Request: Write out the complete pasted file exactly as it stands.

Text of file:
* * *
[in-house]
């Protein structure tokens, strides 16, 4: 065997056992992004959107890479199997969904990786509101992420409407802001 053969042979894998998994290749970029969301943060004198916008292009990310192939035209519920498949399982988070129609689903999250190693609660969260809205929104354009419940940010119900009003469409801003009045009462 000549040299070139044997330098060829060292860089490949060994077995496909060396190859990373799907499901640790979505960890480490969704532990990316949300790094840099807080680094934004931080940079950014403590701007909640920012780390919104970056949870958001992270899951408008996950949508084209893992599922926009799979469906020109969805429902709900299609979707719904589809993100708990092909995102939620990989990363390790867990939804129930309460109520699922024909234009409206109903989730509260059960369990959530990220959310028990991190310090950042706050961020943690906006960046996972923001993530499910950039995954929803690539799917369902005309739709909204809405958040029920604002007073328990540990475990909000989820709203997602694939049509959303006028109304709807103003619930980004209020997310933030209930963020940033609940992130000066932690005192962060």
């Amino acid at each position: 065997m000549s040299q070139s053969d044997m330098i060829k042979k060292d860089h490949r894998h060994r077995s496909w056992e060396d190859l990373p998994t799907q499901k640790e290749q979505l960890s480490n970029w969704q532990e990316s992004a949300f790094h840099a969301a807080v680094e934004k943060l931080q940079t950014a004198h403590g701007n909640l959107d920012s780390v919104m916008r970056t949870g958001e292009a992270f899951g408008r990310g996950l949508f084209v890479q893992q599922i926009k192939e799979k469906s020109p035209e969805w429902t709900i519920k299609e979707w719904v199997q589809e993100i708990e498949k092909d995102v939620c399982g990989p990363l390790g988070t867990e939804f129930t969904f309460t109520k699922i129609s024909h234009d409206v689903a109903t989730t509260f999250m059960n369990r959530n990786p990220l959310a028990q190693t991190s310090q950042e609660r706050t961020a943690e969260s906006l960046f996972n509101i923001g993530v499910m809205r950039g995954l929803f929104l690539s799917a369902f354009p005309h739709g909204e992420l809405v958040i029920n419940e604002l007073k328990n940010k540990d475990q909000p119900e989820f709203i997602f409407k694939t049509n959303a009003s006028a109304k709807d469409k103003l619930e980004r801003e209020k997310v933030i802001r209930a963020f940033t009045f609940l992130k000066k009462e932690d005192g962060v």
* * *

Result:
[in-house]
């Protein structure tokens, strides 16, 4: 065997056992992004959107890479199997969904990786509101992420409407802001 053969042979894998998994290749970029969301943060004198916008292009990310192939035209519920498949399982988070129609689903999250190693609660969260809205929104354009419940940010119900009003469409801003009045009462 000549040299070139044997330098060829060292860089490949060994077995496909060396190859990373799907499901640790979505960890480490969704532990990316949300790094840099807080680094934004931080940079950014403590701007909640920012780390919104970056949870958001992270899951408008996950949508084209893992599922926009799979469906020109969805429902709900299609979707719904589809993100708990092909995102939620990989990363390790867990939804129930309460109520699922024909234009409206109903989730509260059960369990959530990220959310028990991190310090950042706050961020943690906006960046996972923001993530499910950039995954929803690539799917369902005309739709909204809405958040029920604002007073328990540990475990909000989820709203997602694939049509959303006028109304709807103003619930980004209020997310933030209930963020940033609940992130000066932690005192962060």
């Amino acid at each position: 065997m000549s040299q070139s053969d044997m330098i060829k042979k060292d860089h490949r894998h060994r077995s496909w056992e060396d190859l990373p998994t799907q499901k640790e290749q979505l960890s480490n970029w969704q532990e990316s992004a949300f790094h840099a969301a807080v680094e934004k943060l931080q940079t950014a004198h403590g701007n909640l959107d920012s780390v919104m916008r970056t949870g958001e292009a992270f899951g408008r990310g996950l949508f084209v890479q893992q599922i926009k192939e799979k469906s020109p035209e969805w429902t709900i519920k299609e979707w719904v199997q589809e993100i708990e498949k092909d995102v939620c399982g990989p990363l390790g988070t867990e939804f129930t969904f309460t109520k699922i129609s024909h234009d409206v689903a109903t989730t509260f999250m059960n369990r959530n990786p990220l959310a028990q190693t991190s310090q950042e609660r706050t961020a943690e969260s906006l960046f996972n509101i923001g993530v499910m809205r950039g995954l929803f929104l690539s799917a369902f354009p005309h739709g909204e992420l809405v958040i029920n419940e604002l007073k328990n940010k540990d475990q909000p119900e989820f709203i997602f409407k694939t049509n959303a009003s006028a109304k709807d469409k103003l619930e980004r801003e209020k997310v933030i802001r209930a963020f940033t009045f609940l992130k000066k009462e932690d005192g962060v």